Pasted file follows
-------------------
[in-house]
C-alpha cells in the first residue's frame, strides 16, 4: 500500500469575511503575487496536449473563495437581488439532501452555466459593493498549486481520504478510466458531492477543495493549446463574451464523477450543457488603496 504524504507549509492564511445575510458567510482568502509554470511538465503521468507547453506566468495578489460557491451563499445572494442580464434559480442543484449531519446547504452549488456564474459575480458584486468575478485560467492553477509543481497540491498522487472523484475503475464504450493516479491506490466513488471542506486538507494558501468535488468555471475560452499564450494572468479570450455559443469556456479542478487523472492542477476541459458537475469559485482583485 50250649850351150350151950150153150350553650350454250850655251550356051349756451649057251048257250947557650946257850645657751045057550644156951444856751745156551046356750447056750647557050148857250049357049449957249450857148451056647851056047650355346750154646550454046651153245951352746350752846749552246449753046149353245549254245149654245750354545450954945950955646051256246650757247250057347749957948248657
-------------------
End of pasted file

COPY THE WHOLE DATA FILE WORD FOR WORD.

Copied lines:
[in-house]
C-alpha cells in the first residue's frame, strides 16, 4: 500500500469575511503575487496536449473563495437581488439532501452555466459593493498549486481520504478510466458531492477543495493549446463574451464523477450543457488603496 504524504507549509492564511445575510458567510482568502509554470511538465503521468507547453506566468495578489460557491451563499445572494442580464434559480442543484449531519446547504452549488456564474459575480458584486468575478485560467492553477509543481497540491498522487472523484475503475464504450493516479491506490466513488471542506486538507494558501468535488468555471475560452499564450494572468479570450455559443469556456479542478487523472492542477476541459458537475469559485482583485 50250649850351150350151950150153150350553650350454250850655251550356051349756451649057251048257250947557650946257850645657751045057550644156951444856751745156551046356750447056750647557050148857250049357049449957249450857148451056647851056047650355346750154646550454046651153245951352746350752846749552246449753046149353245549254245149654245750354545450954945950955646051256246650757247250057347749957948248657